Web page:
Email Protected by 4th Amendment, Court Says

The Sixth Circuit Court of Appeals ruled yesterday, in Warshak v. U.S., that people have a reasonable expectation of privacy in their email, so that the government needs a search warrant or similar process to access it. The Court’s decision was swayed by amicus briefs submitted by EFF and a group of law professors.

When Alice sends an email to Bob, the email will be stored, for a while at least, on an email server run by Bob’s email provider. Depending on how Bob uses email, the message may sit on the server just until Bob’s computer picks up mail (which happens every few minutes when Bob is online), or Bob may store his long-term email archive on the server. Either way the server, which is typically run by Bob’s ISP, will have a copy of the email and will have the ability to access its contents.

The key question in Warshak was whether, notwithstanding the ISP’s ability to read his mail, Bob still has a reasonable expectation of privacy in the email. This matters because certain Fourth Amendment protections apply where there is a reasonable expectation of privacy. The government had used a certain kind of order authorized by the Stored Communications Act to compel Warshak’s ISP to turn over Warshak’s email without notifying Warshak. Warshak argued that that was improper and the government should have been required to get a search warrant.

The key to the Court’s ruling is an analogy, offered by the amici, between email and phone calls. The phone company has the ability to listen to your calls, but courts ruled long ago that there is a reasonable expectation of privacy in the content of phone calls, so that the government cannot eavesdrop on the content of calls without a warrant. The Court accepted that email is like a phone call, for privacy purposes at least, and the ruling essentially followed from this analogy.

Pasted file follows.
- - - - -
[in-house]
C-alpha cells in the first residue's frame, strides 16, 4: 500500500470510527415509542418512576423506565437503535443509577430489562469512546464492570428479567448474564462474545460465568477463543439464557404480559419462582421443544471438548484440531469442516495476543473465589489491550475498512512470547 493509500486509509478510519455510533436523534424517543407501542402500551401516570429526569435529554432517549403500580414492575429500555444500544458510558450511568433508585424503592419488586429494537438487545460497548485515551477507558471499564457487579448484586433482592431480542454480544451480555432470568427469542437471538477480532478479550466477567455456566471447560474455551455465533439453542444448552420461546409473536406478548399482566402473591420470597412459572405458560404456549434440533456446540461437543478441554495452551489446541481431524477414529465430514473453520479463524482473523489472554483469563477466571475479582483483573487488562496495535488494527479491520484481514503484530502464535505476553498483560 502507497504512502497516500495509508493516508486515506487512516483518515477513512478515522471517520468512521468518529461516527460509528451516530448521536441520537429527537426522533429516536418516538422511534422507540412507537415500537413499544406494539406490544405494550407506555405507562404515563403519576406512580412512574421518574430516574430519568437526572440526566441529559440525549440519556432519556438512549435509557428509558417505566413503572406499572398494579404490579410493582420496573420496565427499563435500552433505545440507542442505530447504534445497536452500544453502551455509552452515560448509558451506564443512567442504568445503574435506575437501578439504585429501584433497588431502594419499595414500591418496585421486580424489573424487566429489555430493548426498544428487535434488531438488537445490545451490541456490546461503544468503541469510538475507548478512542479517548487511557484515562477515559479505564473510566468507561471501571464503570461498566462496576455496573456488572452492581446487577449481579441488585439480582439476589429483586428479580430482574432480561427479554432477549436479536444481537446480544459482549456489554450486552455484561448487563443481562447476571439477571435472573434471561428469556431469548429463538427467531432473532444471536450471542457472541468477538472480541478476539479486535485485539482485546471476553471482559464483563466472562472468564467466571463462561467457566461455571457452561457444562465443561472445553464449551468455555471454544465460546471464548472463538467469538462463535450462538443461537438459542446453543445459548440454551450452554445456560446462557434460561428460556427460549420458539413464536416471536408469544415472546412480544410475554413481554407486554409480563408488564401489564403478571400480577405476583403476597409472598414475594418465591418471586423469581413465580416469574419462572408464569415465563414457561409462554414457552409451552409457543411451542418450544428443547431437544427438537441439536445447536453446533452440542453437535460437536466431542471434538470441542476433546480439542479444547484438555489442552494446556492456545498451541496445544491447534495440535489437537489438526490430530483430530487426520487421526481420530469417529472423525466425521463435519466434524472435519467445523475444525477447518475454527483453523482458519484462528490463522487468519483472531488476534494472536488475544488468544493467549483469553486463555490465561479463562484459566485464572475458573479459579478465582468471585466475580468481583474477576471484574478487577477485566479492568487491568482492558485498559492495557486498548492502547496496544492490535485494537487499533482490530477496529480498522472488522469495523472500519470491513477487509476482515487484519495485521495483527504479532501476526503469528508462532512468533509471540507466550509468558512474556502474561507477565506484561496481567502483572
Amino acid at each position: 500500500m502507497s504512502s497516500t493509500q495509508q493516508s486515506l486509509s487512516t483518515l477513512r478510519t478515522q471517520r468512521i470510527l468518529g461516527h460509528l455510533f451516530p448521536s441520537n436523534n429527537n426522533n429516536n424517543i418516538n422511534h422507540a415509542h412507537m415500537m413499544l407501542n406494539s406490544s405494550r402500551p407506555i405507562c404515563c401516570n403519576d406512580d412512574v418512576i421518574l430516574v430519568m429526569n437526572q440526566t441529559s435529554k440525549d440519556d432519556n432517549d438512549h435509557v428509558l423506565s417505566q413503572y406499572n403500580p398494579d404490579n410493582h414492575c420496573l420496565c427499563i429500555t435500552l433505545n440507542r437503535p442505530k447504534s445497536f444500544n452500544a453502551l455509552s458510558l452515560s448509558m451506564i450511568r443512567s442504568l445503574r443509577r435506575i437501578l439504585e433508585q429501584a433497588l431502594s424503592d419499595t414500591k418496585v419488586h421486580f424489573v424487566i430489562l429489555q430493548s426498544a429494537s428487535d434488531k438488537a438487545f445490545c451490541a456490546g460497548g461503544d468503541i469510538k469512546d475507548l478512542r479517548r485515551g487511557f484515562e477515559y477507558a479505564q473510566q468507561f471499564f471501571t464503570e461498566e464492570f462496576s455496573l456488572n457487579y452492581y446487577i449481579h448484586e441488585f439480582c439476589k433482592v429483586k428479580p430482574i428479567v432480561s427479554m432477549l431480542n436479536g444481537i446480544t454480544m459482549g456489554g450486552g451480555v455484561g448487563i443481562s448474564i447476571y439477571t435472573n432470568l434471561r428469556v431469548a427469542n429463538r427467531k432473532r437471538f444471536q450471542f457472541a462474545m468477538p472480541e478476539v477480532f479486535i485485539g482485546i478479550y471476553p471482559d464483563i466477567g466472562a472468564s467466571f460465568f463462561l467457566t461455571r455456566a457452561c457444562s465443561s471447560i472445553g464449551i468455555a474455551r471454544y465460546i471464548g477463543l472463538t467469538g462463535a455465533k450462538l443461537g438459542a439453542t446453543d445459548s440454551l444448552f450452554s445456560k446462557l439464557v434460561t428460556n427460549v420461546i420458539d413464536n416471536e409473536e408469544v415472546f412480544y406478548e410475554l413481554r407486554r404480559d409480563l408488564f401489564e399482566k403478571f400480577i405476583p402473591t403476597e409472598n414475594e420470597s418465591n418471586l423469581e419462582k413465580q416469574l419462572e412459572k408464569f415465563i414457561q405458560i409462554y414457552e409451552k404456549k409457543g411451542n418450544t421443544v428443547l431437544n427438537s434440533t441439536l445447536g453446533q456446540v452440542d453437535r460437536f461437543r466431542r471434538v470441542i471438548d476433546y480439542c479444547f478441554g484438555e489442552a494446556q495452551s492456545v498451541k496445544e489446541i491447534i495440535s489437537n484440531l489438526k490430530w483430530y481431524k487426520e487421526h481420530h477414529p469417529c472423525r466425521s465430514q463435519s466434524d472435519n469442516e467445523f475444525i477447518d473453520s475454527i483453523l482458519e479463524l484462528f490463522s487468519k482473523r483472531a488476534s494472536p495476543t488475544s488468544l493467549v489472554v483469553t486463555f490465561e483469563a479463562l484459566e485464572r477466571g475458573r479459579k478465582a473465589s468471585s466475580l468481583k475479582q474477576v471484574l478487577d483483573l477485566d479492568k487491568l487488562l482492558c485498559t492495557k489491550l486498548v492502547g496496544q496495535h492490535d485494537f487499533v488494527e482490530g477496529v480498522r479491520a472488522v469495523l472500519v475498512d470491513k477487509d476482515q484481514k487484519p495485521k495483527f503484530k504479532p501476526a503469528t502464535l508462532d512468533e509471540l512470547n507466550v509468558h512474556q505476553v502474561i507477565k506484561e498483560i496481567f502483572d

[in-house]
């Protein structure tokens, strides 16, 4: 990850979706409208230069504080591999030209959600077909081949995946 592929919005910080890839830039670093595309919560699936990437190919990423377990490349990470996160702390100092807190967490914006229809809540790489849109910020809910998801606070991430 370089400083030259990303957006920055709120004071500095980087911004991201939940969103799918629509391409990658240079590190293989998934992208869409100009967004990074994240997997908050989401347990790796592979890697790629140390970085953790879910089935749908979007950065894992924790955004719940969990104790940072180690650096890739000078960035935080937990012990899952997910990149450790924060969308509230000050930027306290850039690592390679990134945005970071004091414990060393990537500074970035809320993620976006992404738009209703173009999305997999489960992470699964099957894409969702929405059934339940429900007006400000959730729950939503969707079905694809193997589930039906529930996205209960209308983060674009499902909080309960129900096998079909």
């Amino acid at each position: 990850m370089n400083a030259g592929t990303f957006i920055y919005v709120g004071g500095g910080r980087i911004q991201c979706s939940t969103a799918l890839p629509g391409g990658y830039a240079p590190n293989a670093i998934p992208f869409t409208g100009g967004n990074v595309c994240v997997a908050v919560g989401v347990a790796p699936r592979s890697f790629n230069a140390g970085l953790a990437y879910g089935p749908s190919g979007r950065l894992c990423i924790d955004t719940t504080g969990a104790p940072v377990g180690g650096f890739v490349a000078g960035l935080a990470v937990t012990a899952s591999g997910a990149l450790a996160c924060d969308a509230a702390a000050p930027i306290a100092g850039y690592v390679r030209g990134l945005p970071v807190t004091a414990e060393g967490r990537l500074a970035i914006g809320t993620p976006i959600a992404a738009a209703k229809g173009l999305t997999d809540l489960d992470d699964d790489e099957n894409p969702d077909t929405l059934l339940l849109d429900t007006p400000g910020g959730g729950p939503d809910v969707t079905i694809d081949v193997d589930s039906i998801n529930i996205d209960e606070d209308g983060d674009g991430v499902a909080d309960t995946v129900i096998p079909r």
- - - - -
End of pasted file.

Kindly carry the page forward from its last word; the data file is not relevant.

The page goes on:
This is not a general ruling that warrants are required to access electronic records held by third parties. The Court’s reasoning depended on the particular attributes of email, and even on the way these particular ISPs handled email. If the ISP’s employees regularly looked at customer email in the ordinary course of business, or if there was a written agreement giving the ISP broad latitude to look at email, the Court might have found differently. Warshak had a reasonable expectation of privacy in his email, but you might not. (Randy Picker has an interesting commentary on Warshak in relation to online records held by third parties.)

Interestingly, the Court drew a line between inspection of email by computer programs, such as virus or spam checkers, versus inspection by a person. The Court found that automated analysis of email did not erode the reasonable expectation of privacy, but routine manual inspection of email would erode it.

Pragmatically, a ruling like this is only possible because email has become a routine part of life for so many people. The analogy to phone calls, and the unquestioned assumption that people value the privacy of email, are both easy for judges who have gotten used to the idea of email. Ten years ago this could not have happened. Ten years from now it will seem obvious.